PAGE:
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24. Checkpoint entrance

Bethlehem, West Bank - Palestine


Giclée print on Hahnemühle photo rag paper

30 x 42 cm


5/5 edition (+ AP)

A Palestinian man scales the fence divide of Checkpoint 300 to fast track his passage through the checkpoint. This behaviour is reluctantly tolerated by those queuing. Everyone understands that any lateness in getting to their low wage construction jobs with Israeli construction companies in Israel and Jerusalem risks the loss of work permits and being banned from future permits.

In 2003, the Israel Defence Force initiated a programme called 'Another Life'. The programme sought ways to "minimize damage to the Palestinian life fabric". The aim of this strategy was to avoid a humanitarian crisis which would require direct IDF humanitarian intervention in the Palestinian territories (such as taking over food provision for the Palestinian population). 'Another Life' turned humanitarianism into a tool of control.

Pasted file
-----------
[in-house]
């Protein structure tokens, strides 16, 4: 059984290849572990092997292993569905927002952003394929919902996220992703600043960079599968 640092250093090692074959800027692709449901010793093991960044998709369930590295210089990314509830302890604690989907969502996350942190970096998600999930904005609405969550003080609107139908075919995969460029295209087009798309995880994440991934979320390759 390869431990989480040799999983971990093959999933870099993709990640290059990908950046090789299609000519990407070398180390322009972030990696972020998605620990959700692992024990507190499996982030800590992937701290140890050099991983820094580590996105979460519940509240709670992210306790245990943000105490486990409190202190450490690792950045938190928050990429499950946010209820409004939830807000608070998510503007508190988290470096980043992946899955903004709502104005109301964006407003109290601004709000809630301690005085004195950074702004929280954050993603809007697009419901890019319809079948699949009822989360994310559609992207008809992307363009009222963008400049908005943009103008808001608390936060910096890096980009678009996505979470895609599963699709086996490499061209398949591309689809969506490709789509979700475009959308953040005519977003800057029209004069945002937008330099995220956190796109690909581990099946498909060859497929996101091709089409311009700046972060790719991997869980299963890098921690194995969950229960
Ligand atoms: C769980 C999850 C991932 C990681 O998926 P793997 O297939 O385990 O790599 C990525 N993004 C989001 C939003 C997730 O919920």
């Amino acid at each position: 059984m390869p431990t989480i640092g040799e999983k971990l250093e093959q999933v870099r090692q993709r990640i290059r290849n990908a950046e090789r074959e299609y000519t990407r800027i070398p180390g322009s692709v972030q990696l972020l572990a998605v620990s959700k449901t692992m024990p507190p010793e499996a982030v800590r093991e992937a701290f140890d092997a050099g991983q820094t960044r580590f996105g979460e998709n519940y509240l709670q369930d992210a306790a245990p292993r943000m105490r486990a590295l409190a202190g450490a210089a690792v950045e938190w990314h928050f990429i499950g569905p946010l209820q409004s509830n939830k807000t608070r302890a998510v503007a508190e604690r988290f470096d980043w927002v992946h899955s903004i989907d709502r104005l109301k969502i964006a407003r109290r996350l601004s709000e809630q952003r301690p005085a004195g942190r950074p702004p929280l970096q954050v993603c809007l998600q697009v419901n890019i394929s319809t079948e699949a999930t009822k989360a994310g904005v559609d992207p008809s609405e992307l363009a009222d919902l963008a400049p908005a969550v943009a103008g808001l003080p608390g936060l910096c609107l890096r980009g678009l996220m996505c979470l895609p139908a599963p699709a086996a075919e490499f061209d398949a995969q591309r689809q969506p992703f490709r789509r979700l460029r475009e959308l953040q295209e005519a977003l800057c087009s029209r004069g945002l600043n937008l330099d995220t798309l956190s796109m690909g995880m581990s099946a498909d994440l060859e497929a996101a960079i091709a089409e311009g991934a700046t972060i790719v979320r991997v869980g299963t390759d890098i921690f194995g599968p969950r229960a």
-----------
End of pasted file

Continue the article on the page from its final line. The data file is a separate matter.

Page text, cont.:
One of the early focuses of the programme was an overhaul of checkpoint system to improve the efficiency and 'Palestinian experience' in the territories. In early 2004, The IDF's Director of Civilian and Humanitarian Issues, Baruch Spiegel, commissioned a study of border structures and checkpoints around the world (including the US/Mexican and Finnish/Russian borders as well as the pre-WW2 Maginot Line constructed by France). The resulting Spiegel Report and Plan recommended major checkpoints between the Palestinian territories and Israel to be constructed into terminal buildings much like international border crossings. Instead of Israeli soldiers directly controlling the flow of Palestinians through checkpoints, architecture and design would. Spiegel intended to "take the army out of the checkpoint."


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